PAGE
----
New Jersey Devils: 5 Best PTOs In Franchise History
The 2022-23 training camp for the New Jersey Devils is underway. The training camp roster was announced on Thursday, and there are only two Professional Tryouts that have been made public. Forward Zach Senyshyn and defenseman Thomas Hickey are coming to camp to see if they can win a job with the big club, or at the very least earn an AHL contract with the Utica Comets. PTO’s have had varying results for the Devils over the years. From the senior outcasts that Lou Lamoriello would bring in to the former Penguins that would come in during Ray Shero’s tenure, there have been multiple PTO’s that worked out during the post-lockout era.
Five of them stick out amongst the rest, however. A few contributed to the 2012 Stanley Cup run, while a few others came in and won the fans hearts as well as turned some heads. The likes of Ruslan Fedotenko and Mathieu Darche will not be on this list as they never earned a contract. However, the best player the Devils had on a PTO also never earned a contract with the Devils. He went on to do bigger and better things with a certain rival. But we will get to that. Here are the top five players the Devils had on a PTO.
5. Jordin Tootoo
Okay, this writer is pretty biased when it comes to their favorite player in Jordin Tootoo. However, with all that being said, having a player come in on a PTO and last more than a season with the team is pretty impressive. During the 2014 off-season Tootoo was announced as a PTO for a team that was already stock full of veterans. Along with Tootoo, Fedotenko, Mike Komisarek, Tomas Kaberle, Ryan Carter, and another player who is next on this list were offered PTO’s. There was a lot of competition in camp, however Tootoo set himself above the rest of the group. His tenacity and heavy play gave the Devils something they did not have at the time.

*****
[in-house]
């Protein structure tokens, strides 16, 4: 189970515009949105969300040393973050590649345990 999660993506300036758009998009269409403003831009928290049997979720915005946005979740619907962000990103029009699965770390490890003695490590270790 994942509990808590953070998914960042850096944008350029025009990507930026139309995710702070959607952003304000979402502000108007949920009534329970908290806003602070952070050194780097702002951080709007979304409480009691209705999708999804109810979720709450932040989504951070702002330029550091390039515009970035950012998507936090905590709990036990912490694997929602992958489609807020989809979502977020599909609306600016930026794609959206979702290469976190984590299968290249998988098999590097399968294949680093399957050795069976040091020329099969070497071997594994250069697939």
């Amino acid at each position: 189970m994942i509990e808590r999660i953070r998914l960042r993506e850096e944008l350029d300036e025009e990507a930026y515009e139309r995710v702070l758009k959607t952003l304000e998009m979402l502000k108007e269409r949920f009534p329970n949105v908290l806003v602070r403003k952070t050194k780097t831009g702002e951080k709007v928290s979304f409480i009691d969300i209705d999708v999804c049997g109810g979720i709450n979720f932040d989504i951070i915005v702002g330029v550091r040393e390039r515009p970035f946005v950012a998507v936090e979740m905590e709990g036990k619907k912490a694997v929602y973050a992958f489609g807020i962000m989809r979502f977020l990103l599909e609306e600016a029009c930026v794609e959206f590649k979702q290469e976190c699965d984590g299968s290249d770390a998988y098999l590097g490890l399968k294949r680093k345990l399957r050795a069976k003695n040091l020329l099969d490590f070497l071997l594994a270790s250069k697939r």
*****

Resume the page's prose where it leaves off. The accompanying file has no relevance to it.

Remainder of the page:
Tootoo would play 134 games with the Devils, scoring 14 goals and had 24 points in those games. It was not his scoring touch that then general manager Lou Lamoriello was seeking, he also accumulated 174 penalty minutes in his tenure. Tootoo kept his reputation from Nashville as a teammate protecting speedster that would drop the gloves at any point for his team. There were two different things that stick out for Tootoo’s time.
First, he did not always wear his patented #22 on his jersey. His first year with the Devils, he would wear the number 20 as then defenseman Eric Gelinas had the aforementioned 22. It was the first time he would not wear 22 as a full time NHLer. When Lamoriello left for the Maple Leafs the following season, new GM Ray Shero gave Tootoo a one year extension and his usual number. The second instance that stood out while Tootoo played for the Devils was the amount of power play time then coach John Hynes gave him.
Towards the end of his Devils career, fans started to clamor for him to not see special teams time as it did not work out the way players and fans would have hoped for. He did score two power play goals. Tootoo’s time in New Jersey was short lived during a time where the team would like for you to forget about what happened to them. Tootoo played one more year in the NHL with the Chicago Blackhawks before retiring at the age of 34.